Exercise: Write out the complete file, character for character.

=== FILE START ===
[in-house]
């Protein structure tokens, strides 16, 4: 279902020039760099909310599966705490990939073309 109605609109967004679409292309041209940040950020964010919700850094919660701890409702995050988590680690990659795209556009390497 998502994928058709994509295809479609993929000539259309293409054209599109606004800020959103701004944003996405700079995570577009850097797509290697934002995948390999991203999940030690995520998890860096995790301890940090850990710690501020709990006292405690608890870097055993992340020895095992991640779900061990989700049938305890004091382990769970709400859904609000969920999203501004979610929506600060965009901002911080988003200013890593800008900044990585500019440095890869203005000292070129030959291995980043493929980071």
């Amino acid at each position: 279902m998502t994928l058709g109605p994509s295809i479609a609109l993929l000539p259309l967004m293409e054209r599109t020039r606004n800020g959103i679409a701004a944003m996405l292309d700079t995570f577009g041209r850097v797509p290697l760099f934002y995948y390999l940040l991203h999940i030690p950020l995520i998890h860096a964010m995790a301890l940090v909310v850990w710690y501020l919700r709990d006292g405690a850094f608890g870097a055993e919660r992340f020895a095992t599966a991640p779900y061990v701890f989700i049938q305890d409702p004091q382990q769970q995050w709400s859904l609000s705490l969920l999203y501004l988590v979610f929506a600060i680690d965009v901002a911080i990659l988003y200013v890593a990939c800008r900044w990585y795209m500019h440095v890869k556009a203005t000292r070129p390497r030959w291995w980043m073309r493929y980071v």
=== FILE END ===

[in-house]
């Protein structure tokens, strides 16, 4: 279902020039760099909310599966705490990939073309 109605609109967004679409292309041209940040950020964010919700850094919660701890409702995050988590680690990659795209556009390497 998502994928058709994509295809479609993929000539259309293409054209599109606004800020959103701004944003996405700079995570577009850097797509290697934002995948390999991203999940030690995520998890860096995790301890940090850990710690501020709990006292405690608890870097055993992340020895095992991640779900061990989700049938305890004091382990769970709400859904609000969920999203501004979610929506600060965009901002911080988003200013890593800008900044990585500019440095890869203005000292070129030959291995980043493929980071």
């Amino acid at each position: 279902m998502t994928l058709g109605p994509s295809i479609a609109l993929l000539p259309l967004m293409e054209r599109t020039r606004n800020g959103i679409a701004a944003m996405l292309d700079t995570f577009g041209r850097v797509p290697l760099f934002y995948y390999l940040l991203h999940i030690p950020l995520i998890h860096a964010m995790a301890l940090v909310v850990w710690y501020l919700r709990d006292g405690a850094f608890g870097a055993e919660r992340f020895a095992t599966a991640p779900y061990v701890f989700i049938q305890d409702p004091q382990q769970q995050w709400s859904l609000s705490l969920l999203y501004l988590v979610f929506a600060i680690d965009v901002a911080i990659l988003y200013v890593a990939c800008r900044w990585y795209m500019h440095v890869k556009a203005t000292r070129p390497r030959w291995w980043m073309r493929y980071v």